A Reader Mode Proxy for the Slow Web

Tagged withdevrust
Reader showing an article in light and dark mode.
Reader showing an article in light and dark mode.

tl;dr: I built a service that takes any article and creates a pleasant-to-read, printable version. It is similar to Reader View in Firefox/Safari, but also works on older browsers, can be shared and has a focus on beautiful typography. Try it here.

The web used to be such a fun place.

Nowadays? Meh. Trackers, ads, bloat, fullscreen popups, autoplaying videos... it's all so exhausting.

I just want to read long-form posts without distractions with a good cup of tea, the cat sleeping on the windowsill and some light snow falling in front of the window.

The Slow Web

I'm a big fan of the Slow Web movement and of little sites that do one thing well.

For reading long-form text clutter-free I use Reader View in Firefox, and while it doesn't always work and it's not the prettiest I like it.

There are reader modes in other browsers as well, but some of them β€” like Chrome β€” hide it behind a feature flag. Other browsers, like the one on my eBook reader, don't come with a reader mode at all, which leaves me with a subpar and slow browsing experience on my main device used for reading.

So I built a reader mode as a service with a focus on beautiful typography which works across all browsers. It's very basic, but I use it to read articles on my older devices and it could also make content more accessible in regions with low bandwidth or while travelling.

Building It

Lately I saw a post about circumflex, a Hacker News terminal client. The tool did a solid job at rendering website content and I wondered if I can retrofit that into a proxy server.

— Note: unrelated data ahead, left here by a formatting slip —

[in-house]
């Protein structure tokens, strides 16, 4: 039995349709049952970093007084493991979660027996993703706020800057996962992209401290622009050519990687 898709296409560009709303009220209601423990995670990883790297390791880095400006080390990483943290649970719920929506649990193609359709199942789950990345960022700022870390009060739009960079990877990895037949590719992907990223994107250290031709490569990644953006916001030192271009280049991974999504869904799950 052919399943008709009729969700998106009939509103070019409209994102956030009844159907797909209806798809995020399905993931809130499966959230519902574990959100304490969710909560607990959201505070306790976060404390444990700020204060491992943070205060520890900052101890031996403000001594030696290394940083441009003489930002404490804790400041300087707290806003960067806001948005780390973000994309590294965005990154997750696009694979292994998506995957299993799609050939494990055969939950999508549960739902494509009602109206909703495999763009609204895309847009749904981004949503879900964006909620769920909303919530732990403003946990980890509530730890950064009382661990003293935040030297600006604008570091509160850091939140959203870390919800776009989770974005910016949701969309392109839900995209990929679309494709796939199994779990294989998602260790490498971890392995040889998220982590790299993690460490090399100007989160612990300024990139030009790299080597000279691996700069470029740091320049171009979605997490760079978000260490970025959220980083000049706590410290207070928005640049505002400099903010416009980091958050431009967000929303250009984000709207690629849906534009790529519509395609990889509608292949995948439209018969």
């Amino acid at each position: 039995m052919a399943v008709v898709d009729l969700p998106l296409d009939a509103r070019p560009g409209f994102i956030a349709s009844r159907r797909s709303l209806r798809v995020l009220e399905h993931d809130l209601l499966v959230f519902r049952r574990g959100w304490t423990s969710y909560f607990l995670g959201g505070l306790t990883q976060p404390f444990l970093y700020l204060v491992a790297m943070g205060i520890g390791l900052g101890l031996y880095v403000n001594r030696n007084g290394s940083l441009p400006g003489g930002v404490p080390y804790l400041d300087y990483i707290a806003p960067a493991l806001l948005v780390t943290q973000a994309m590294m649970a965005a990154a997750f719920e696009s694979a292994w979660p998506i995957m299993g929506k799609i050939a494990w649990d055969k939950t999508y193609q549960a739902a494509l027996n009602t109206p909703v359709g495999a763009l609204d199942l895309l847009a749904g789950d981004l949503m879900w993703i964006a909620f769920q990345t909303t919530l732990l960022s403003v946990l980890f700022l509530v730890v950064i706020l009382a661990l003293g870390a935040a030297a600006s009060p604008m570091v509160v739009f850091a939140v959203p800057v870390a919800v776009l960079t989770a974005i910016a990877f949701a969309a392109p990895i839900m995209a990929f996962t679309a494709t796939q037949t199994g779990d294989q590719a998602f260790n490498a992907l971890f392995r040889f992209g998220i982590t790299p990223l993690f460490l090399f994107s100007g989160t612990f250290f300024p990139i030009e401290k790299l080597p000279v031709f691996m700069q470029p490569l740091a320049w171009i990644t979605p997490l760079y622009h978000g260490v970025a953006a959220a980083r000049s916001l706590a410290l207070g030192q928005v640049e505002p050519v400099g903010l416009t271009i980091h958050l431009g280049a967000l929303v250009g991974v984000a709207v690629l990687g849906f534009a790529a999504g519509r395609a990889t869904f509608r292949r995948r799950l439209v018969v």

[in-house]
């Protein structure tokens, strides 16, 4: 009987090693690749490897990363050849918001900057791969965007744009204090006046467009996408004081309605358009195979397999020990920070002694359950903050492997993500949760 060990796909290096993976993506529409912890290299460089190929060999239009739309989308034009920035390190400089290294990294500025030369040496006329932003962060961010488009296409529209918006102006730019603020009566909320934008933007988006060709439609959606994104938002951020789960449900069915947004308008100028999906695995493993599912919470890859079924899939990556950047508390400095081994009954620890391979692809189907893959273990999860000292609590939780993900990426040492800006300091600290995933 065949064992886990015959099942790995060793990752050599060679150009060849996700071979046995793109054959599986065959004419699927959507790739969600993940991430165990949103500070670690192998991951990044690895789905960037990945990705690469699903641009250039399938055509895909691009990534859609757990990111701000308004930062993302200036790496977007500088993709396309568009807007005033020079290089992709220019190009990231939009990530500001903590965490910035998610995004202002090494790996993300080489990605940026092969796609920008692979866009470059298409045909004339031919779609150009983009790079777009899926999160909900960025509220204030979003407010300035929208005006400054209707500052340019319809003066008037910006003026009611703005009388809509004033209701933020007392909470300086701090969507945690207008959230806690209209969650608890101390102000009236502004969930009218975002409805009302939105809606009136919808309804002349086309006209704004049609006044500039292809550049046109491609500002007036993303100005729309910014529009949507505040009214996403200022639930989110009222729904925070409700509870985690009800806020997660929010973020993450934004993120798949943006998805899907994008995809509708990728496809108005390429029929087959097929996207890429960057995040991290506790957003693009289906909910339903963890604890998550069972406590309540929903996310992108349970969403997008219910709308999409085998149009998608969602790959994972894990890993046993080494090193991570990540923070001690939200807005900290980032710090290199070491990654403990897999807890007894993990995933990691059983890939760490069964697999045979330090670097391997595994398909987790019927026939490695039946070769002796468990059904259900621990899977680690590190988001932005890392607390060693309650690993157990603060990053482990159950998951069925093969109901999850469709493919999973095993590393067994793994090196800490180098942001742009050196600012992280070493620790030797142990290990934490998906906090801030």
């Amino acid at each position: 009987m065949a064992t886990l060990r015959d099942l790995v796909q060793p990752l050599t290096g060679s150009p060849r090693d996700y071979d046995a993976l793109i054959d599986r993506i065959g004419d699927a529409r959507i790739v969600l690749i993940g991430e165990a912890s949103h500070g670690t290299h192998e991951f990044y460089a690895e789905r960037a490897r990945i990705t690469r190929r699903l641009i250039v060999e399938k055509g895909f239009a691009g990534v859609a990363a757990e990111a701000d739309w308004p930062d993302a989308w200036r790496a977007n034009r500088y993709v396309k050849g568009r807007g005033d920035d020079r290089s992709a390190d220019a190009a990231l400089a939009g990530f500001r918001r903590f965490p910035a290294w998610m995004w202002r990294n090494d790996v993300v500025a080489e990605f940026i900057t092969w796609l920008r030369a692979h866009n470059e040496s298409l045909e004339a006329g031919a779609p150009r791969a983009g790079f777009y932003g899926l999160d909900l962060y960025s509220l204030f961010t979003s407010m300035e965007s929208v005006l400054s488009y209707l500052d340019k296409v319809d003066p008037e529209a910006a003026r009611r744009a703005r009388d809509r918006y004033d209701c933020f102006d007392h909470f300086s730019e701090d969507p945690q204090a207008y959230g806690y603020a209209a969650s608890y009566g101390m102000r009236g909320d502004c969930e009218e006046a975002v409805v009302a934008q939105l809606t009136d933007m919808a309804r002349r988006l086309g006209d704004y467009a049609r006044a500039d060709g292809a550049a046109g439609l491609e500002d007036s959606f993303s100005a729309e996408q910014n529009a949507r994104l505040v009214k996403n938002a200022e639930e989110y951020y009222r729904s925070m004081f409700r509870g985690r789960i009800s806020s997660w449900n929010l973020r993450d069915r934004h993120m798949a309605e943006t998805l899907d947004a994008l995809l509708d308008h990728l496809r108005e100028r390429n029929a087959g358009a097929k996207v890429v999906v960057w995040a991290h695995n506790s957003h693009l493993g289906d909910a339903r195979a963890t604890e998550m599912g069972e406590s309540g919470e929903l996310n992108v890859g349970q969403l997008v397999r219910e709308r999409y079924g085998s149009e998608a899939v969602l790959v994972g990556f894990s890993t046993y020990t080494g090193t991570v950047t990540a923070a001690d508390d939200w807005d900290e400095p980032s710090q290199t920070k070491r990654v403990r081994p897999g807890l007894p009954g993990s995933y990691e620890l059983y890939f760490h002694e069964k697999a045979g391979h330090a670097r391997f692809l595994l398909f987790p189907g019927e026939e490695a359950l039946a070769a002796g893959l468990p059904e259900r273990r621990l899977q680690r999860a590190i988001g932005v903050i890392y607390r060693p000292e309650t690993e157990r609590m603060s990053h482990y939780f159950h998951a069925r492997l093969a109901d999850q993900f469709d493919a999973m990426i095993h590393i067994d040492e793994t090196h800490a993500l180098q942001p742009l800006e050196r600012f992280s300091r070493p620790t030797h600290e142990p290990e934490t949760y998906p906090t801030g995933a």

The Golang cleanup code is here:

func GetArticle(url string, title string, width int, indentationSymbol string) (string, error) {
    articleInRawHTML, httpErr := readability.FromURL(url, 5*time.Second)
    if httpErr != nil {
        return "", fmt.Errorf("could not fetch url: %w", httpErr)
    // ...

They use go-readability, a port of Mozilla's Readability. The Rust equivalent is readability and it's simple enough to use:

use readability::extractor;

fn main() -> Result<(), Box<dyn std::error::Error>> {
    let response = extractor::scrape("https://endler.dev/2022/readable")?;
    println!("{}", response.content);

Before we write a full proxy server, let's write a simple CLI tool that takes a URL and outputs a clean, readable HTML file.

use readability::extractor;
use std::fs::File;
use std::io::Write;

fn main() -> Result<(), Box<dyn std::error::Error>> {
	// read the URL from the command line
	let url = std::env::args().nth(1).expect("Please provide a URL");

	let response = extractor::scrape(&url)?;
	let mut file = File::create("index.html")?;